Software Tips /Posters
Computer placement
Storage/ File Management
Students as Teachers
Acceptable Use Policies
Rules/ Behavior 
Getting Help
Acceptable Use Policies




Scheduling - 1 Computer Classroom
Many options for scheduling are available. Choose a scheduling strategies based on how your classroom 
schedule is currently setup. Most projects will be group or class project with the work divided up and placed into the same presentation.

  • Assigned Time -  If you have your day structured in larger thematic blocks of time (for example 90 minutes for Language Arts, 60 minutes for math, history, or science) this strategy may work for you. Generally, when you schedule large blocks of instructional time, instruction will take place all at one time, near the beginning of the block.  Groups will be working on different things, while you move around the room, helping and guiding as needed.  One of these groups would be computers, where children are working on a project.  
    • Group in mixed ability groups
    • Chose group names
    • If an individual activity is assigned, students take turns at the computer based on who is prepared and ready with their research.
    • If a group activity is assigned, each student is responsible for one aspect of the project.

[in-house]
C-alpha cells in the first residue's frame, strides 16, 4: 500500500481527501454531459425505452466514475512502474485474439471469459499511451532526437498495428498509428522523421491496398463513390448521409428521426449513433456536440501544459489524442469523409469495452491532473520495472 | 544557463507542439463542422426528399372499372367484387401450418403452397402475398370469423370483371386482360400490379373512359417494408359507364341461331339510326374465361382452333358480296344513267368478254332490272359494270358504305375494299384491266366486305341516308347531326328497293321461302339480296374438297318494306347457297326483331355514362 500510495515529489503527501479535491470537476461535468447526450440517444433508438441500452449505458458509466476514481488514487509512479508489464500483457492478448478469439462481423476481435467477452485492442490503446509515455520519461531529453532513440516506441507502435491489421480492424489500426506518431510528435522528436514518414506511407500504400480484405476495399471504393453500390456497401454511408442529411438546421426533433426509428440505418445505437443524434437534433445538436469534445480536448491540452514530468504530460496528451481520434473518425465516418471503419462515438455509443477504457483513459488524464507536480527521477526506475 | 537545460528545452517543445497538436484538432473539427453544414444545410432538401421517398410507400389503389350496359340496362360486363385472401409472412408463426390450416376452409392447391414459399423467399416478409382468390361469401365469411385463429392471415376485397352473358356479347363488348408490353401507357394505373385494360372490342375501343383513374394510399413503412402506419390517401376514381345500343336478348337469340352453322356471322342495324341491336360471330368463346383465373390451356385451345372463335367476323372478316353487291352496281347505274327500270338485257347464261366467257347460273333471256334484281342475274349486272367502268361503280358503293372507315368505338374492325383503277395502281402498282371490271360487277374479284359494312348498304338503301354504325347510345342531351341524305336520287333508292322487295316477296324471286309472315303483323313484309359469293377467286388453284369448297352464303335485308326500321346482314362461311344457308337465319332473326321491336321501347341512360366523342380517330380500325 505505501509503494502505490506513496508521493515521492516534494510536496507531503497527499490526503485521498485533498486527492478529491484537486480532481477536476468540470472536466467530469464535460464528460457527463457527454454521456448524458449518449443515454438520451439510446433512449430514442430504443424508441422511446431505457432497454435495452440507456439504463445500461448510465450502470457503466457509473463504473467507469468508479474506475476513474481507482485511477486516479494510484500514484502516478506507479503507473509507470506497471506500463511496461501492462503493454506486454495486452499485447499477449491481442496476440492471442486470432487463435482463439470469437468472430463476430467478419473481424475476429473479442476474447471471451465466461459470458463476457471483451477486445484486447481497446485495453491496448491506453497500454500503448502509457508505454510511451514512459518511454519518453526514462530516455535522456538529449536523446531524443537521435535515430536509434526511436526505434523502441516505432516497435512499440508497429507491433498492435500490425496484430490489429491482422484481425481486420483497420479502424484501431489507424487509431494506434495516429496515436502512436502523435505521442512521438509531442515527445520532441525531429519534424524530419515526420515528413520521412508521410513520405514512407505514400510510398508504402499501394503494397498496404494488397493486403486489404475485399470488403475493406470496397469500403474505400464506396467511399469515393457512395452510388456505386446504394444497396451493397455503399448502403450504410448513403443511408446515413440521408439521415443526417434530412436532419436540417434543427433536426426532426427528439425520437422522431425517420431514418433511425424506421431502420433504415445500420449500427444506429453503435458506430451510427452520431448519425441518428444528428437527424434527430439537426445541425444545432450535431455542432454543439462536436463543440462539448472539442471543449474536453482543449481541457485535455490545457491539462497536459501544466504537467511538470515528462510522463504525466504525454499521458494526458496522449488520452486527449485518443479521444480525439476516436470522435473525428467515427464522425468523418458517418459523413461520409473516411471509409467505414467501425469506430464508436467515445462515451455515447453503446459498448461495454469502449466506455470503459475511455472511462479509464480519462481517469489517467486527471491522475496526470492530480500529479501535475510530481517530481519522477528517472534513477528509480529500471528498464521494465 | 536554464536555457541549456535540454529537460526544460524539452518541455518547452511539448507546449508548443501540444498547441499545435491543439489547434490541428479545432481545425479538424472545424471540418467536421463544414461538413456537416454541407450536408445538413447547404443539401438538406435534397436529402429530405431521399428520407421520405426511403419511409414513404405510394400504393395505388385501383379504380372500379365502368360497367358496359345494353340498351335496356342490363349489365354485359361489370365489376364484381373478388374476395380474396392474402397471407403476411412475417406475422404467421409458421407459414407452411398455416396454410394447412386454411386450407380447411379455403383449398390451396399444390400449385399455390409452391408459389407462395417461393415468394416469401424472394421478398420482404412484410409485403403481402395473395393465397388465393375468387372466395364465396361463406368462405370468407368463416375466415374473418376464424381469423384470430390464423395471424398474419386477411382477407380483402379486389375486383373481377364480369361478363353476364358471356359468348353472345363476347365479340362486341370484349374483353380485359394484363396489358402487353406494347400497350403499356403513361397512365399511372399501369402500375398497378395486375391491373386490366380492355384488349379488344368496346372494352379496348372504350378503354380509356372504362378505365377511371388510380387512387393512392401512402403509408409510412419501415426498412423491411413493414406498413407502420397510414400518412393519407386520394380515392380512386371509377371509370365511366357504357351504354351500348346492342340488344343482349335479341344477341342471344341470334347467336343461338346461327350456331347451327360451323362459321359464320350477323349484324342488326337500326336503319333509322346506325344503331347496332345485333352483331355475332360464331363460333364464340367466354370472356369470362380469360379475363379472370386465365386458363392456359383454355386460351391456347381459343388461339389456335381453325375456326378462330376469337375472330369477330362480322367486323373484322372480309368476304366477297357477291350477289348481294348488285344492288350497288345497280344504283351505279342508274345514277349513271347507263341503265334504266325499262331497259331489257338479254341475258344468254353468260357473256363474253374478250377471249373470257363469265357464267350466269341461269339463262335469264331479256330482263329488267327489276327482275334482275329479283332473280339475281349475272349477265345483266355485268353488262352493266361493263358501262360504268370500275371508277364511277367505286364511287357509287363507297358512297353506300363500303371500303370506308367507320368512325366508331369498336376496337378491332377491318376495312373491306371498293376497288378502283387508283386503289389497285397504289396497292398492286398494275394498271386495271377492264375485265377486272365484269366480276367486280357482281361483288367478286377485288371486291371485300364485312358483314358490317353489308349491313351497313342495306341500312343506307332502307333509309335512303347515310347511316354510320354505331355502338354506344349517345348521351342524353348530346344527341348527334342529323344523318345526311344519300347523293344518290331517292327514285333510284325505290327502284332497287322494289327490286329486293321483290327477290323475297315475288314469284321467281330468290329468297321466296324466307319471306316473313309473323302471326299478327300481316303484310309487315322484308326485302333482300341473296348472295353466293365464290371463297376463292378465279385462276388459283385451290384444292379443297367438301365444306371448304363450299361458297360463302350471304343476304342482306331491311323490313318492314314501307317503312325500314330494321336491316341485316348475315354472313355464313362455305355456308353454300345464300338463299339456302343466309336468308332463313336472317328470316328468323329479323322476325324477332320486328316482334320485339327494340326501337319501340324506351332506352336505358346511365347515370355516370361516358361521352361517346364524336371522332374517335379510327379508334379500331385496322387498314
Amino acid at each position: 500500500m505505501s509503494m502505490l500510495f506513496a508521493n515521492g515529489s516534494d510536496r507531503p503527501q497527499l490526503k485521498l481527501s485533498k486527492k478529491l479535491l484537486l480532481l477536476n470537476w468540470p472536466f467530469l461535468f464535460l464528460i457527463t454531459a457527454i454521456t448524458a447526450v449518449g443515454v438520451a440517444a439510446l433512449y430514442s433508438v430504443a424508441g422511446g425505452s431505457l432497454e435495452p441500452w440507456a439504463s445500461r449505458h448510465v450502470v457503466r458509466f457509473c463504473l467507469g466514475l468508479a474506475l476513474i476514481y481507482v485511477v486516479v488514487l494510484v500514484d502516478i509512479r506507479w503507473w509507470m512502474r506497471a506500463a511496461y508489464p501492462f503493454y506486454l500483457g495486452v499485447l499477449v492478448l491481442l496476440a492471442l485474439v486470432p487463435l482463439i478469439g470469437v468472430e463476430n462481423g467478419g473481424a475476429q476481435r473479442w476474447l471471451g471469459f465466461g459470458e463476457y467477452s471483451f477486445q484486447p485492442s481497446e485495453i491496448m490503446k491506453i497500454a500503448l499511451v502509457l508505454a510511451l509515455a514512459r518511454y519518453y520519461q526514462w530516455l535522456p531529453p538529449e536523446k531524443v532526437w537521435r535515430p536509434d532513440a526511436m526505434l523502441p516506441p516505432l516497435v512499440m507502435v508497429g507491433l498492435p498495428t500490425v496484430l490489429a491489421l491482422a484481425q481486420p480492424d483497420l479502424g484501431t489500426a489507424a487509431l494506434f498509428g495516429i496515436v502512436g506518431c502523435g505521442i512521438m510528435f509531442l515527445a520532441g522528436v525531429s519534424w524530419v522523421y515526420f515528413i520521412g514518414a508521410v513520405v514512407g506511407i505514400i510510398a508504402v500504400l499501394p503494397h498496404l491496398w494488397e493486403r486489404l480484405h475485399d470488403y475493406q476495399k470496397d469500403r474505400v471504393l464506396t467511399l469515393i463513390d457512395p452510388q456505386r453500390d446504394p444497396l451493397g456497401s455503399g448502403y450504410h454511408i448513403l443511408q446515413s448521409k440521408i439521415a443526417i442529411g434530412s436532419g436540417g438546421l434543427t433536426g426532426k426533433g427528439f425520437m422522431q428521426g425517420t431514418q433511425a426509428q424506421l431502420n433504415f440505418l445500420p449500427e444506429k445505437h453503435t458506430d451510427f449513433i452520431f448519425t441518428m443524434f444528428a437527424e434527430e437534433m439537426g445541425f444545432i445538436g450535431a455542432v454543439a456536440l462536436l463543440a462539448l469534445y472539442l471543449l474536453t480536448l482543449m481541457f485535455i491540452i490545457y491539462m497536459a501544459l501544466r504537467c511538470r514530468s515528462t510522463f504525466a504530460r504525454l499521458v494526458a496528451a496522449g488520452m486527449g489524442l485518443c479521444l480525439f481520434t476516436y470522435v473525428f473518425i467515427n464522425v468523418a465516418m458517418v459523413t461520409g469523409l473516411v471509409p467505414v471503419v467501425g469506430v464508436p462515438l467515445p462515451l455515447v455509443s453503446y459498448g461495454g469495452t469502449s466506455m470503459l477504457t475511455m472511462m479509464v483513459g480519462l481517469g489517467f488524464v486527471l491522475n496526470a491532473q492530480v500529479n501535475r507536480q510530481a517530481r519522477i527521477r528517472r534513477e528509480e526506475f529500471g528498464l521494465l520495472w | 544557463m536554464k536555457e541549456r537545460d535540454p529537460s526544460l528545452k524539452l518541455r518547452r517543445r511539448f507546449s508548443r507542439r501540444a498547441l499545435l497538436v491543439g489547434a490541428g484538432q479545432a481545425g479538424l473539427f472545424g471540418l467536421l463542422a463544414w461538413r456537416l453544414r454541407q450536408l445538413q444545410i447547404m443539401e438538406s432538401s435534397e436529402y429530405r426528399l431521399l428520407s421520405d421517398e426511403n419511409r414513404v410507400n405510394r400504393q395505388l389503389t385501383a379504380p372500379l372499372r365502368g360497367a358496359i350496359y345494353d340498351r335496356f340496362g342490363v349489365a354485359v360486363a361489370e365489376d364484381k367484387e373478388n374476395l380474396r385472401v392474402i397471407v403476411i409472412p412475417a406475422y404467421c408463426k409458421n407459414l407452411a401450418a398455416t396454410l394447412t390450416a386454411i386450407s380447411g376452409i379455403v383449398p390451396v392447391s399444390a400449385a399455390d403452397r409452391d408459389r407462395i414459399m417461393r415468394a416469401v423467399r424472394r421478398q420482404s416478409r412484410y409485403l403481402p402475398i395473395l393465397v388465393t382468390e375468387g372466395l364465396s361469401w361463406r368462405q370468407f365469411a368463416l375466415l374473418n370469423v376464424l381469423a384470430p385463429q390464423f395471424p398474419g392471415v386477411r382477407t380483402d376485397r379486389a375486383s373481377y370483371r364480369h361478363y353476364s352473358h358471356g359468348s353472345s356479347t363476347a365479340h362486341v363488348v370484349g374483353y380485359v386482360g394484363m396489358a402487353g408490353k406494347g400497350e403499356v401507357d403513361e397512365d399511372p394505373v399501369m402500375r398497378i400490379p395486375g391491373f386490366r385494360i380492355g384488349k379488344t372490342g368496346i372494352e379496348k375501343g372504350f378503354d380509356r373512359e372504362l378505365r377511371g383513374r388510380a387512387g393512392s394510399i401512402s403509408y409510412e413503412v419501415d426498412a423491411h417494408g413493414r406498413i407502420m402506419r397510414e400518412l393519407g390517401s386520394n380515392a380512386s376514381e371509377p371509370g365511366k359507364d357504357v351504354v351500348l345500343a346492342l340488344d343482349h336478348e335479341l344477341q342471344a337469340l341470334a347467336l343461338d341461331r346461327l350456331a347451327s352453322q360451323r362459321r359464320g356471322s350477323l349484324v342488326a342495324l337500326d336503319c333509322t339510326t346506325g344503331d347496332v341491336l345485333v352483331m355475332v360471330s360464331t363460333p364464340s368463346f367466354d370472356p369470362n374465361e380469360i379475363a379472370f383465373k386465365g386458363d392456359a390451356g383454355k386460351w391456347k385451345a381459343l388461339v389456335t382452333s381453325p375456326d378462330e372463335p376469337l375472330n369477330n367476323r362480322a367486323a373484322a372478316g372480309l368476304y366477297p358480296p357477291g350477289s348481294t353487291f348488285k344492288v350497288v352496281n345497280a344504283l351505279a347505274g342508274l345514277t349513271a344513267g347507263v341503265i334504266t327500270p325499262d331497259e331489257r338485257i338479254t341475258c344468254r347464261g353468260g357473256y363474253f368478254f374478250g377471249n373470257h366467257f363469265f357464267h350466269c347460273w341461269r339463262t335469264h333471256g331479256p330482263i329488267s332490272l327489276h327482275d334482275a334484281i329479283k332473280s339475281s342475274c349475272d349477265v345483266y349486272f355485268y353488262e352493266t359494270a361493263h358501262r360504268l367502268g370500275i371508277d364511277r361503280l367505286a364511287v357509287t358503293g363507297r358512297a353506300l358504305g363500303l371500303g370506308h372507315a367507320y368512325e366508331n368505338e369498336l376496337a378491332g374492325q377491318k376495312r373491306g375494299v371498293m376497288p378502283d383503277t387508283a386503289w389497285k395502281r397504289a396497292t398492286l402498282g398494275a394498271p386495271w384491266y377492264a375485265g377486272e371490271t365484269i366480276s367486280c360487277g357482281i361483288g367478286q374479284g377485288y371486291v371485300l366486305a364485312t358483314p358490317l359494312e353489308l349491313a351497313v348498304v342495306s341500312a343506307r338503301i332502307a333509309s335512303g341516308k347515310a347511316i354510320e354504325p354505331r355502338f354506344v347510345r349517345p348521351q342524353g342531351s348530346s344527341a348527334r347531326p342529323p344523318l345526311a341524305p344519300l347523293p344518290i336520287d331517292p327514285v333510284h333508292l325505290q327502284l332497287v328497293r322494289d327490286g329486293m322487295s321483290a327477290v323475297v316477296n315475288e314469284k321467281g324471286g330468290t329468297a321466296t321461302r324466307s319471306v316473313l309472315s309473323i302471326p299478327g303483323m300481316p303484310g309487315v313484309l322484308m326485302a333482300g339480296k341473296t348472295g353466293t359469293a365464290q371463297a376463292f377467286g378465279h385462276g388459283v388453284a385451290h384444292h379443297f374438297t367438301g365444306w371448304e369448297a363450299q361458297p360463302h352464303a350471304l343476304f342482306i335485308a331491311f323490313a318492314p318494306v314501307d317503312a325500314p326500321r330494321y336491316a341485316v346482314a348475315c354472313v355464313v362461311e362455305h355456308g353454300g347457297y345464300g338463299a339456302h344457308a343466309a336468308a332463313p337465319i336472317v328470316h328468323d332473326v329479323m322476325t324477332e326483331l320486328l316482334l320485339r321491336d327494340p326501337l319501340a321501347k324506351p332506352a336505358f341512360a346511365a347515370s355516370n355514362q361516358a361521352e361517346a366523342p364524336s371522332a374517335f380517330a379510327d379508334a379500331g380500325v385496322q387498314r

• Each group will have computer time during the same block but on different days.  In this way, other work is still being completed, students are not "missing out" on worksheets or instruction.  
      • Fox example:  You have a Language Arts block of 90 minutes daily.  Students are working on a book report as part of their L/A assignment, only this time you would like the report to be done with illustrations using multimedia software.  
      • After the "lesson" has been taught on grammar, reading, writing, or whatever students will be working on that day, they will then begin their small group activities based on the assigned tasks.  One group's task on Monday is to work on the book report using the computer.  (If they have not read the book or taken notes, they do not yet use the computer.)  
    • Groups are rotated daily giving each group an opportunity at the computer during each block throughout the week.
  • Hang a string with a paper clip over the computer area.  Attach different color sheets of paper as it is time to rotate groups.  This only works if your group names are colors!  A student could be responsible for changing the sheets at the appropriate times.